Entries in It has turned her brain (63)


Dispirited: Available at an Amazon Near You

I can't believe this is real.

Today, my YA dark fantasy Dispirited is available as an ebook on Amazon!

I'm a little verklempt



I am thrilled to report that my novel Dispirited will be published April 6, 2012 by Zarahemla Books. (That deserves to be in boldface, yes?)

I've known about this for awhile, but had to keep it under wraps until the publishing schedule was more or less set.

Isn't the cover magnificent? The photograph is by Cali Gorevic, and it actually inspired the setting of the novel. I saw a print of it in my doctor's office years ago, and it perfectly complemented the mood of a story I'd been kicking around in my mind for a long time. I was delighted when Cali agreed to let me purchase the right to use it. The cover design is by Zarahemla's Jason L. Robinson, and he was terrific to work with. You may not know this, but it is extremely rare for authors to have ANY input at all on their book covers (unless they're self-publishing, of course). I am a lucky, lucky woman.

Longtime followers of this blog will remember me writing about a work in progress called The Holly Place, which later underwent a name change to The Desolate. Jana Winters Parkin, who named my cookbook Comfortably Yum, was the genius behind this latest name change. Dispirited is the perfect title!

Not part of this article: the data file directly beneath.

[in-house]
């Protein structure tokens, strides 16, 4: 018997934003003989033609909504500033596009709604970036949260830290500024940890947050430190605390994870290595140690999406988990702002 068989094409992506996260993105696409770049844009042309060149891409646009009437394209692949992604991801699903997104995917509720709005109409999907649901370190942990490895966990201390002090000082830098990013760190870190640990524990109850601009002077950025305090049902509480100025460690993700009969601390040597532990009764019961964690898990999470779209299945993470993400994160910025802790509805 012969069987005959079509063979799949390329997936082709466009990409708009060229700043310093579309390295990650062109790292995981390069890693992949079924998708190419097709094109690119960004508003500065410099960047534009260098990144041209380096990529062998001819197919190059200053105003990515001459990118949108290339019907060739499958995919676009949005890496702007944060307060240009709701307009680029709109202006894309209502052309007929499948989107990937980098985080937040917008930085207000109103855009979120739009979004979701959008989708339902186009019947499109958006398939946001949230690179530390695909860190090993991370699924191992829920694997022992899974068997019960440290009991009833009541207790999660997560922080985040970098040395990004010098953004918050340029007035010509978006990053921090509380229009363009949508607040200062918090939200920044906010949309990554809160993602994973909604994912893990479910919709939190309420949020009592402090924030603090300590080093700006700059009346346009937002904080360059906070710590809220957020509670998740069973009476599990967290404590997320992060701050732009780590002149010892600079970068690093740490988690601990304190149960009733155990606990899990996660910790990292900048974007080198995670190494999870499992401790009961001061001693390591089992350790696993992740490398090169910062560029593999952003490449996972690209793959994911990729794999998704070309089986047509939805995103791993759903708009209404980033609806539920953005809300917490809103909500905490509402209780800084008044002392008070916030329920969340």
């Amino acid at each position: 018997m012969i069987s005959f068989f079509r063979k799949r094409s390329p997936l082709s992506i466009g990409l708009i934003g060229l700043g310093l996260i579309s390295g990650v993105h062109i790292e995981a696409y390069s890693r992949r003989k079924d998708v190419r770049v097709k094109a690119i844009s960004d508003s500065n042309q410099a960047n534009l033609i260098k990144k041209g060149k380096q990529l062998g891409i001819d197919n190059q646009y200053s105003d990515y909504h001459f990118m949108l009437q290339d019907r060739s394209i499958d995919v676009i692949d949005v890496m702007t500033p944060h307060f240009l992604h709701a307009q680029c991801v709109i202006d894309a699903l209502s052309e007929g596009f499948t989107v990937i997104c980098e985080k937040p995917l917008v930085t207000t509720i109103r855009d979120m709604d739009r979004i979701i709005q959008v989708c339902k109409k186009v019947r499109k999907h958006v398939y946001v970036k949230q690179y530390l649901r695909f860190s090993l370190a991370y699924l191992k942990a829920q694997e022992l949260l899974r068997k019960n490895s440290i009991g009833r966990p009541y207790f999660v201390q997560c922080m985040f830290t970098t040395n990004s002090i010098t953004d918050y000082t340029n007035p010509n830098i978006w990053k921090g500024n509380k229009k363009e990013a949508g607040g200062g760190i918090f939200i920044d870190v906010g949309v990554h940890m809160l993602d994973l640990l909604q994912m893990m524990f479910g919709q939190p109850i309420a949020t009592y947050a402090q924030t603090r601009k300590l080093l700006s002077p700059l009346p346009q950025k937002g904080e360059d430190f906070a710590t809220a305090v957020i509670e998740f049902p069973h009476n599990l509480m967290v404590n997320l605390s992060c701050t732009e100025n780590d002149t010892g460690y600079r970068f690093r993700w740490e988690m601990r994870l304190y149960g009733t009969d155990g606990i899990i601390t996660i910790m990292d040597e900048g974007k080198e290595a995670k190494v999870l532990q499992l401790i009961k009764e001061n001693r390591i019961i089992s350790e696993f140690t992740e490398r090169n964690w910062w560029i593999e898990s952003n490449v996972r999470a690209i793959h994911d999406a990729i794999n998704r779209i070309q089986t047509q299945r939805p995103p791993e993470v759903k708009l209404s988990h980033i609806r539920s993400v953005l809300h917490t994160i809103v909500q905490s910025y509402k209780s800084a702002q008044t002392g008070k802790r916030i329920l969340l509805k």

My editor at Zarahemla was Stephen Carter, and he was a dream come true. The book is definitely stronger due to his input. Stephen is brilliant, kind, and funny--a trifecta of awesomeness. I'm grateful to both Stephen and Chris Bigelow, Zarahemla's owner/publisher, for taking a chance on this novel.

Since the print is so tiny in the above image, here are the quotes on the back cover:

Dispirited is a deliciously creepy read that will keep readers turning pages deep into the night...if they dare. With a brilliant dash of romance, Luisa Perkins has created something for everyone.”

Elana Johnson, author of Possession

“Luisa Perkins spins an eerie web with her haunting tale of a displaced spirit told in tight, lyrical prose.”

Melanie Jacobson, author of The List and Not My Type

“In Luisa Perkins’s new novel, Dispirited, a teenage girl discovers that a young boy’s spirit can shake loose from his body, and she sets out on a daring quest to restore everything to its proper place. Its storytelling is propulsive, taut—without a single unnecessary word—vivid, romantic, and fascinating.”